Louisiana, like many states, allows for electronic proof of insurance. The state even has an electronic voter registration card through the Geaux Vote smartphone app. Now the Legislature is considering creating an electronic driver’s license.
A bill to create an electronic Louisiana driver’s license passed the House Transportation Committee Monday.
If it becomes law, the Office of Motor Vehicles would create a smartphone app that a driver could use to present a valid electronic driver’s license to law enforcement or to other state and local government agencies.
As the bill stands now, a driver could choose to obtain only the electronic license and not the physical license. The renewal cost of the electronic license would be $3-$5, much lower than the renewal cost of a physical license, according to the bill’s sponsor Rep. Ted James (D-Baton Rouge) . Also the creation and implementation of the app would be at no cost to the state.
The bill does not force private vendors or other entities to recognize the electronic license as an acceptable form of identification. So if a person went to a store to buy alcohol or tobacco, it’s up to business if it would accept the electronic license.
The same is true for airports which may not accept the electronic version and require a physical license instead. Also, law enforcement in other states may not accept the electronic version. For these reasons, James encourages people to get both the physical and the electronic licenses.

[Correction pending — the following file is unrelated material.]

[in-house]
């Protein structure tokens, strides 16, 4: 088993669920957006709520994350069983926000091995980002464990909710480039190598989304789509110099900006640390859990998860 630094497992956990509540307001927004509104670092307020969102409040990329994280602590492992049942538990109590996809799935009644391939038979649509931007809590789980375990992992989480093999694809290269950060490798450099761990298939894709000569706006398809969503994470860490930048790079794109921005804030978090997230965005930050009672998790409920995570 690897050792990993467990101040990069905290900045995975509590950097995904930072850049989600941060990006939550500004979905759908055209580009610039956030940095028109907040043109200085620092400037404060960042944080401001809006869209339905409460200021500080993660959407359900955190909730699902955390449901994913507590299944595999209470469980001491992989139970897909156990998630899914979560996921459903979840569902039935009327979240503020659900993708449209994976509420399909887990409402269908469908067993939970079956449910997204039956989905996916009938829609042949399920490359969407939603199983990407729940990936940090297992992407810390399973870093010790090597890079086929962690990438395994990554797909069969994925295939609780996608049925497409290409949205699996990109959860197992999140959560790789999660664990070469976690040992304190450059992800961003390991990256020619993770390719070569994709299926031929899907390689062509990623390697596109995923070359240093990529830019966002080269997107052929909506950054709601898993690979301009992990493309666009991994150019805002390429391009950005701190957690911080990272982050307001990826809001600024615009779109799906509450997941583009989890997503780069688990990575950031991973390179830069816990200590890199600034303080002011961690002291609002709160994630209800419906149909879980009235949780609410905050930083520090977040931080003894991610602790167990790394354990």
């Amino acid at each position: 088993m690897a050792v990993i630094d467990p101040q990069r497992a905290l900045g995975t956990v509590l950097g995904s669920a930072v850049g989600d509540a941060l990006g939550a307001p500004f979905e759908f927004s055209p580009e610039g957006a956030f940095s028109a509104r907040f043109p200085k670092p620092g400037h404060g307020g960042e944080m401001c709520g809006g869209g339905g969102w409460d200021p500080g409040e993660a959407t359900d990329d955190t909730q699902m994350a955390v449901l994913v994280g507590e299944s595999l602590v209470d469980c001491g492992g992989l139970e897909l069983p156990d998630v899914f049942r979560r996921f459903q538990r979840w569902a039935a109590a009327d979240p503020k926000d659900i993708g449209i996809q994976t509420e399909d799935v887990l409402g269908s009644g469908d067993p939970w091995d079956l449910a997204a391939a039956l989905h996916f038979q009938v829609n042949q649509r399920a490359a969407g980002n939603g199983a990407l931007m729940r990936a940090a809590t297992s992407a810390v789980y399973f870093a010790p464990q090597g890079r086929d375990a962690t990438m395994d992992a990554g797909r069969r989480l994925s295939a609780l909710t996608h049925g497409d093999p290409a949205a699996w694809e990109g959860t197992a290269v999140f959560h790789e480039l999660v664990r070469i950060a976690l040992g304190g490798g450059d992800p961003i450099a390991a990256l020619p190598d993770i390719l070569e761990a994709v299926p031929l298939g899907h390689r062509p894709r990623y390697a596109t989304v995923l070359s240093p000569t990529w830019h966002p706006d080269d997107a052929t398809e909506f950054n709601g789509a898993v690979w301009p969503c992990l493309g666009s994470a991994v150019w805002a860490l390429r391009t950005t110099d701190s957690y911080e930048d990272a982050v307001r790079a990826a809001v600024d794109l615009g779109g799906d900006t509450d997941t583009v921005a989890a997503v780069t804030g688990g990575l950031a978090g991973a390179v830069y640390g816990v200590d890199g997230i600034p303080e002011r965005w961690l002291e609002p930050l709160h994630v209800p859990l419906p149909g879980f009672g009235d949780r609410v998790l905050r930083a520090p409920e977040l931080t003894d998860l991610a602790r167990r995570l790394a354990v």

The electronic license would be Real ID compliant.
A photo of a physical license on a driver’s phone would not be acceptable.
The state would be the first one to create an electronic driver’s license on a statewide scale. The concept is a good idea, but the bill and Ted James’s “advice” have a few problems.
Airports accept e-tickets but they won’t accept e-driver’s licenses? That logic just doesn’t make sense. Most states will eventually adopt e-driver’s licenses as well.
Finally, why should there be a separate fee for an e-driver’s license? How about just including it with a physical driver’s license? Most insurance companies don’t charge a separate fee for e-proof of insurance.
Ted James has the right concept, but the implementation needs some work. It is just little more than a money grab by the state.